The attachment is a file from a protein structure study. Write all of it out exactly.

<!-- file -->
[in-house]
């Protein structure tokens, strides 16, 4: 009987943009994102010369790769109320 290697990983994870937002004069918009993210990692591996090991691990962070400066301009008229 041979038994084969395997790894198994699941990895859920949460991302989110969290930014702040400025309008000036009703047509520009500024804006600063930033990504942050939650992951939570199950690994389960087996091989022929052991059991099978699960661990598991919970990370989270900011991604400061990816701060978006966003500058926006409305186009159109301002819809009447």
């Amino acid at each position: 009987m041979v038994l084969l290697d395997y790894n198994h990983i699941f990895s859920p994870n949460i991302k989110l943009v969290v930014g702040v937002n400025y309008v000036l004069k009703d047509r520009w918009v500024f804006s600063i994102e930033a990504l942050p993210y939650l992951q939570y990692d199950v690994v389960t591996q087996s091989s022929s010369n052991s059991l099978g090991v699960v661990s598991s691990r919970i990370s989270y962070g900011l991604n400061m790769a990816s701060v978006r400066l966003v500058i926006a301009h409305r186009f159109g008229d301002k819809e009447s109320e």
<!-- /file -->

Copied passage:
[in-house]
């Protein structure tokens, strides 16, 4: 009987943009994102010369790769109320 290697990983994870937002004069918009993210990692591996090991691990962070400066301009008229 041979038994084969395997790894198994699941990895859920949460991302989110969290930014702040400025309008000036009703047509520009500024804006600063930033990504942050939650992951939570199950690994389960087996091989022929052991059991099978699960661990598991919970990370989270900011991604400061990816701060978006966003500058926006409305186009159109301002819809009447």
């Amino acid at each position: 009987m041979v038994l084969l290697d395997y790894n198994h990983i699941f990895s859920p994870n949460i991302k989110l943009v969290v930014g702040v937002n400025y309008v000036l004069k009703d047509r520009w918009v500024f804006s600063i994102e930033a990504l942050p993210y939650l992951q939570y990692d199950v690994v389960t591996q087996s091989s022929s010369n052991s059991l099978g090991v699960v661990s598991s691990r919970i990370s989270y962070g900011l991604n400061m790769a990816s701060v978006r400066l966003v500058i926006a301009h409305r186009f159109g008229d301002k819809e009447s109320e």